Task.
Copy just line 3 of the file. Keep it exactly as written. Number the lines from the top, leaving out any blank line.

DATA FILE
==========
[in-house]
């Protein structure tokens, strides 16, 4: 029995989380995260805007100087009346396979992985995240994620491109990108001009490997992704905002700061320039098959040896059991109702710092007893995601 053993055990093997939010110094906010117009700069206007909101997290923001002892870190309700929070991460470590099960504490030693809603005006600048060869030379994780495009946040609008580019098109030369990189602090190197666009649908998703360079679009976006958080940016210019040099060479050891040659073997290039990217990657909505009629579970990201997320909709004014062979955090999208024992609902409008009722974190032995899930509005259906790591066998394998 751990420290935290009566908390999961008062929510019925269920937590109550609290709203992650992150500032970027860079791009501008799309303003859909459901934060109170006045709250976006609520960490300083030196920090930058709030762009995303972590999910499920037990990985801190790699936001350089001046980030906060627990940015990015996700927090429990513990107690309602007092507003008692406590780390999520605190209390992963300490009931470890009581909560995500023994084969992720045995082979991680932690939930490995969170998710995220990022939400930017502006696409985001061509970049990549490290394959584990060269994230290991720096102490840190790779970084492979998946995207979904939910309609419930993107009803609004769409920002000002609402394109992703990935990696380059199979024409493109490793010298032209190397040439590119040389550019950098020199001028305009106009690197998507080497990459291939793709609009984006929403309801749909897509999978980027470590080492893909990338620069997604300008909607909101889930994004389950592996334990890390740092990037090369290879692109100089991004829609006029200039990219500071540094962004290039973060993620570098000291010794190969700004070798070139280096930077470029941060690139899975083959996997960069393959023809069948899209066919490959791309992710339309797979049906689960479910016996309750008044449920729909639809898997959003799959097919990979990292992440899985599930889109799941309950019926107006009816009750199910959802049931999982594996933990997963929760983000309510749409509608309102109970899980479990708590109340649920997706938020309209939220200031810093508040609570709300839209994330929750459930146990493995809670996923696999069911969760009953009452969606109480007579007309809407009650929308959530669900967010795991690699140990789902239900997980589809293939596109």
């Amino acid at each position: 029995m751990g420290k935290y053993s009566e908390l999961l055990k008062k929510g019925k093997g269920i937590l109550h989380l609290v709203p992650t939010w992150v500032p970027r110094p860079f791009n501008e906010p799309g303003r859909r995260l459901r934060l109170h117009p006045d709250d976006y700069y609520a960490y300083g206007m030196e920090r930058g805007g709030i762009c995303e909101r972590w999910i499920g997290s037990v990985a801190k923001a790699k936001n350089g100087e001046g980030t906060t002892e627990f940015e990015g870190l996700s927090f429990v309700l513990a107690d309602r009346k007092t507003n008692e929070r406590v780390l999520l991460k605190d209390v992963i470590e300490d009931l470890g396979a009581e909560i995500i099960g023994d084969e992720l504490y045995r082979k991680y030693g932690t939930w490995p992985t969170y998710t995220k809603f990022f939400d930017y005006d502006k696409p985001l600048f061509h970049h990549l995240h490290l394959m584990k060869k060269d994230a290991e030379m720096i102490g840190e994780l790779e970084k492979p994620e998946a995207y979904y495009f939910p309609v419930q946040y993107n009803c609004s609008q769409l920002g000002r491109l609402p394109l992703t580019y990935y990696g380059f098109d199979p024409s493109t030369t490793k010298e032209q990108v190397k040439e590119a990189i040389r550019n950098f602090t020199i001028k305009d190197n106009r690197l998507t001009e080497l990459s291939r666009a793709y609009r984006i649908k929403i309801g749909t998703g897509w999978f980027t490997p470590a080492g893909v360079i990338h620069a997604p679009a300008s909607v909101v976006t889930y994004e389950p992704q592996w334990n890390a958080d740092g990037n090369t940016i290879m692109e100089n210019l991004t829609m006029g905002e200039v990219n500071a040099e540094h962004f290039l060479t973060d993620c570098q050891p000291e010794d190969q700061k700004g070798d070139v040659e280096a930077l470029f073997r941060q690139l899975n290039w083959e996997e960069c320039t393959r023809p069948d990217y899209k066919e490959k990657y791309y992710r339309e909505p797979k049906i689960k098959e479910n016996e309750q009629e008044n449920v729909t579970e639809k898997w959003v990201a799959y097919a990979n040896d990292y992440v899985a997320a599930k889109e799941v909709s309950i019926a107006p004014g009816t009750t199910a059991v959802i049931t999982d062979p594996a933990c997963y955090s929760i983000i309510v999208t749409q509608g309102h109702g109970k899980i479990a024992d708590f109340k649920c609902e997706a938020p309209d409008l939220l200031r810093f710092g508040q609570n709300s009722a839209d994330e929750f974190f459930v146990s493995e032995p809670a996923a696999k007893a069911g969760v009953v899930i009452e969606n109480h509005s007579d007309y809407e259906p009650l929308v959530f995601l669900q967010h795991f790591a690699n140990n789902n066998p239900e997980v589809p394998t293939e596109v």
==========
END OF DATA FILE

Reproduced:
């Amino acid at each position: 029995m751990g420290k935290y053993s009566e908390l999961l055990k008062k929510g019925k093997g269920i937590l109550h989380l609290v709203p992650t939010w992150v500032p970027r110094p860079f791009n501008e906010p799309g303003r859909r995260l459901r934060l109170h117009p006045d709250d976006y700069y609520a960490y300083g206007m030196e920090r930058g805007g709030i762009c995303e909101r972590w999910i499920g997290s037990v990985a801190k923001a790699k936001n350089g100087e001046g980030t906060t002892e627990f940015e990015g870190l996700s927090f429990v309700l513990a107690d309602r009346k007092t507003n008692e929070r406590v780390l999520l991460k605190d209390v992963i470590e300490d009931l470890g396979a009581e909560i995500i099960g023994d084969e992720l504490y045995r082979k991680y030693g932690t939930w490995p992985t969170y998710t995220k809603f990022f939400d930017y005006d502006k696409p985001l600048f061509h970049h990549l995240h490290l394959m584990k060869k060269d994230a290991e030379m720096i102490g840190e994780l790779e970084k492979p994620e998946a995207y979904y495009f939910p309609v419930q946040y993107n009803c609004s609008q769409l920002g000002r491109l609402p394109l992703t580019y990935y990696g380059f098109d199979p024409s493109t030369t490793k010298e032209q990108v190397k040439e590119a990189i040389r550019n950098f602090t020199i001028k305009d190197n106009r690197l998507t001009e080497l990459s291939r666009a793709y609009r984006i649908k929403i309801g749909t998703g897509w999978f980027t490997p470590a080492g893909v360079i990338h620069a997604p679009a300008s909607v909101v976006t889930y994004e389950p992704q592996w334990n890390a958080d740092g990037n090369t940016i290879m692109e100089n210019l991004t829609m006029g905002e200039v990219n500071a040099e540094h962004f290039l060479t973060d993620c570098q050891p000291e010794d190969q700061k700004g070798d070139v040659e280096a930077l470029f073997r941060q690139l899975n290039w083959e996997e960069c320039t393959r023809p069948d990217y899209k066919e490959k990657y791309y992710r339309e909505p797979k049906i689960k098959e479910n016996e309750q009629e008044n449920v729909t579970e639809k898997w959003v990201a799959y097919a990979n040896d990292y992440v899985a997320a599930k889109e799941v909709s309950i019926a107006p004014g009816t009750t199910a059991v959802i049931t999982d062979p594996a933990c997963y955090s929760i983000i309510v999208t749409q509608g309102h109702g109970k899980i479990a024992d708590f109340k649920c609902e997706a938020p309209d409008l939220l200031r810093f710092g508040q609570n709300s009722a839209d994330e929750f974190f459930v146990s493995e032995p809670a996923a696999k007893a069911g969760v009953v899930i009452e969606n109480h509005s007579d007309y809407e259906p009650l929308v959530f995601l669900q967010h795991f790591a690699n140990n789902n066998p239900e997980v589809p394998t293939e596109v």